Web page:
Within days of taking over at Crédit Agricole’s asset management division, Yves Perrier knew the business could only survive by doubling in size. It was late 2007 and while other executives at the French bank were grappling with the early signs of the financial crisis. Mr Perrier was starting to put together a strategy to turn the parochial unit — with assets of €480bn — into one of the world’s biggest investment businesses.
“We wanted to be number one in Europe,” he says.
His first step to meeting that target was to partner with the asset management branch of a former employer, French banking rival Société Générale. He convinced senior managers at the two lenders to merge and spin off their fund management arms, creating Amundi in 2010. Years of fervent asset gathering followed, culminating in the €3.7bn acquisition of Pioneer Investments, the fund management business of UniCredit, the Italian bank, 12 months ago.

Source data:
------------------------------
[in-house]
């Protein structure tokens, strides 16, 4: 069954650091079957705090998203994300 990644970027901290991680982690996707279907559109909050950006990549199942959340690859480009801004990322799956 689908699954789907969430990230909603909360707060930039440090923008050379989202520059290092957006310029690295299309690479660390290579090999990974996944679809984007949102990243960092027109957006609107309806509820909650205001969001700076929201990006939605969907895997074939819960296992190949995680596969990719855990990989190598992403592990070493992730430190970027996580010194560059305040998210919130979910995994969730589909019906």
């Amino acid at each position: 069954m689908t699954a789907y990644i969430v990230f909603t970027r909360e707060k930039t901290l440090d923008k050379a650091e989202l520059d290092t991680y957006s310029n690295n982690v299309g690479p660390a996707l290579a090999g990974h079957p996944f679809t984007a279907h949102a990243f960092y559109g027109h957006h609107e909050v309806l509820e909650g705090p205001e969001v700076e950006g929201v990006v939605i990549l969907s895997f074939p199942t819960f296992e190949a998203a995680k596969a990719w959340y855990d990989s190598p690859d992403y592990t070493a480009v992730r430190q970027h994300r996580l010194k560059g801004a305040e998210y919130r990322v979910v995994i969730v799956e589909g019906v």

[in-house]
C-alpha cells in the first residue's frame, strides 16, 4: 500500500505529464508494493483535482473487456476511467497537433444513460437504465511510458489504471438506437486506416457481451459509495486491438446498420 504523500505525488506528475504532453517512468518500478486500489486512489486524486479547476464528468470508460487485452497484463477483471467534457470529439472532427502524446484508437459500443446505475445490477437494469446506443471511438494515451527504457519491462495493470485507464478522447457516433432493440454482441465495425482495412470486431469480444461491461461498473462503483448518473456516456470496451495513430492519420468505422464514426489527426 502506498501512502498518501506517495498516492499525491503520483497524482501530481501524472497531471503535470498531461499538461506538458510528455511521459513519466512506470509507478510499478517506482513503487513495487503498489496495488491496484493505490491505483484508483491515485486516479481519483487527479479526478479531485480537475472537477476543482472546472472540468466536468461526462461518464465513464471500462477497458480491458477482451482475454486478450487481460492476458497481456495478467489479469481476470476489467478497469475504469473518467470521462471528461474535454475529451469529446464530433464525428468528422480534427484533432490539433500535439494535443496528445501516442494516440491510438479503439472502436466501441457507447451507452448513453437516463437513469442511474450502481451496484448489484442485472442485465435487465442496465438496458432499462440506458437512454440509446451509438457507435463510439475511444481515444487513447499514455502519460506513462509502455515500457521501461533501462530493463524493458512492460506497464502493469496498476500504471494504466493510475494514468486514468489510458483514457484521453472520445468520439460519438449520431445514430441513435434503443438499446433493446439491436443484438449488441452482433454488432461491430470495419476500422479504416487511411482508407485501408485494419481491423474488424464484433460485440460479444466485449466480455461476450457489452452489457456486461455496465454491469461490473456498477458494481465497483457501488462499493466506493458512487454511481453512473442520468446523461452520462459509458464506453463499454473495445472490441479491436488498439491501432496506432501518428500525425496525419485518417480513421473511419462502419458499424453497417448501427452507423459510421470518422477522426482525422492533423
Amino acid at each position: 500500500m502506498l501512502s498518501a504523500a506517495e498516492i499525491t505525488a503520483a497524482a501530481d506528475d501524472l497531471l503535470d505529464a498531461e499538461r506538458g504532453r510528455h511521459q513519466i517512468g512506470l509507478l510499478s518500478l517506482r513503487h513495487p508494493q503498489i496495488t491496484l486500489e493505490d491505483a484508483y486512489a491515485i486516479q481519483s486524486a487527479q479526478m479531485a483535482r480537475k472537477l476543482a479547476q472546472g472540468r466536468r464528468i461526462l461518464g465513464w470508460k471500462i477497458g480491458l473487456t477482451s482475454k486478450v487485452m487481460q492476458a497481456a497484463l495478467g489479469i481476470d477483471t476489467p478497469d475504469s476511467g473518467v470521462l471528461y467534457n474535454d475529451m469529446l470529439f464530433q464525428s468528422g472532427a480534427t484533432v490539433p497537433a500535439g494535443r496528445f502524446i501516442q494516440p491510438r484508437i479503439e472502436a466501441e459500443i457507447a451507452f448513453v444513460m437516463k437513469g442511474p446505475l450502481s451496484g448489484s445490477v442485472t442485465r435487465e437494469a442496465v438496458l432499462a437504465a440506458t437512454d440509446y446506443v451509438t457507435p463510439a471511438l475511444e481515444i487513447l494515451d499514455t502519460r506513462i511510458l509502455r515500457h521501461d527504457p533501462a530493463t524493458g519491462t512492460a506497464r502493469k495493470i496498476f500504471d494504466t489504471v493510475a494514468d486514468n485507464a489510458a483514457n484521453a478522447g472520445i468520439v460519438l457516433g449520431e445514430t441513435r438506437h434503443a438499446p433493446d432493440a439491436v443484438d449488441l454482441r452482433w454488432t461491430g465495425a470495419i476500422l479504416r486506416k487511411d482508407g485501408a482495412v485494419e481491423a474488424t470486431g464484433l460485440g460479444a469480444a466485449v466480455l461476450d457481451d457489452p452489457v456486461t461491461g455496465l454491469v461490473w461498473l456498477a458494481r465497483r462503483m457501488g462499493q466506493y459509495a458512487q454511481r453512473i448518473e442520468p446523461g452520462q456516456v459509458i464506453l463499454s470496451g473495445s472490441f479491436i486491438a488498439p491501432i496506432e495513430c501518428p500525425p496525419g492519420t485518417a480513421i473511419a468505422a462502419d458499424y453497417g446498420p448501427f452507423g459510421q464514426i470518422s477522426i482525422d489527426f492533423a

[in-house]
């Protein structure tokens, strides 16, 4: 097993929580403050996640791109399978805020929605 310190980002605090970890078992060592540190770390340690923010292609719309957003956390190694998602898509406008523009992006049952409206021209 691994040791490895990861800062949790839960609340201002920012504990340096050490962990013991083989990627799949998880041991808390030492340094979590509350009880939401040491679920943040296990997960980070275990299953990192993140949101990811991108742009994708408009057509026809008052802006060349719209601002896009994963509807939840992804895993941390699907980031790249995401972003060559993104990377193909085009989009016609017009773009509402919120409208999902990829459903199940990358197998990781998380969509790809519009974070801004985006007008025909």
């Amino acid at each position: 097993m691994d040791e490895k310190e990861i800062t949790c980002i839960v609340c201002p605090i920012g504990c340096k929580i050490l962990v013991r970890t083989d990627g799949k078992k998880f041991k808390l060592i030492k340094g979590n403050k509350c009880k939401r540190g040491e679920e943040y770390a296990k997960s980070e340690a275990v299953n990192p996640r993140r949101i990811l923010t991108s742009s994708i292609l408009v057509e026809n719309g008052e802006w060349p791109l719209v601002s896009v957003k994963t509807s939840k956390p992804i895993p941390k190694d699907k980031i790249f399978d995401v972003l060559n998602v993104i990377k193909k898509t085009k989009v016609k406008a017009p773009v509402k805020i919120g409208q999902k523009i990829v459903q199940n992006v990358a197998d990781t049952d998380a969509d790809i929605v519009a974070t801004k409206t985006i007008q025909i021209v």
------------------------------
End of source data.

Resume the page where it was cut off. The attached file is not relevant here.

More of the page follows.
In parallel Mr Perrier also developed a plan to “industrialise” the business: boosting assets under management while driving down the cost of running it. Despite some internal opposition the ultimate aim was to build a company that could compete with the very biggest players in asset management: the trillion dollar club, which includes just a handful of names, such as BlackRock, Vanguard and State Street.
Amundi was inducted into that club in 2016 just months after Mr Perrier took it public in the biggest flotation on the Paris stock exchange for a decade. The IPO raised €1.5bn for Mr Perrier’s acquisition strategy and valued the group, still 80 per cent owned by Crédit Agricole, at €7.5bn.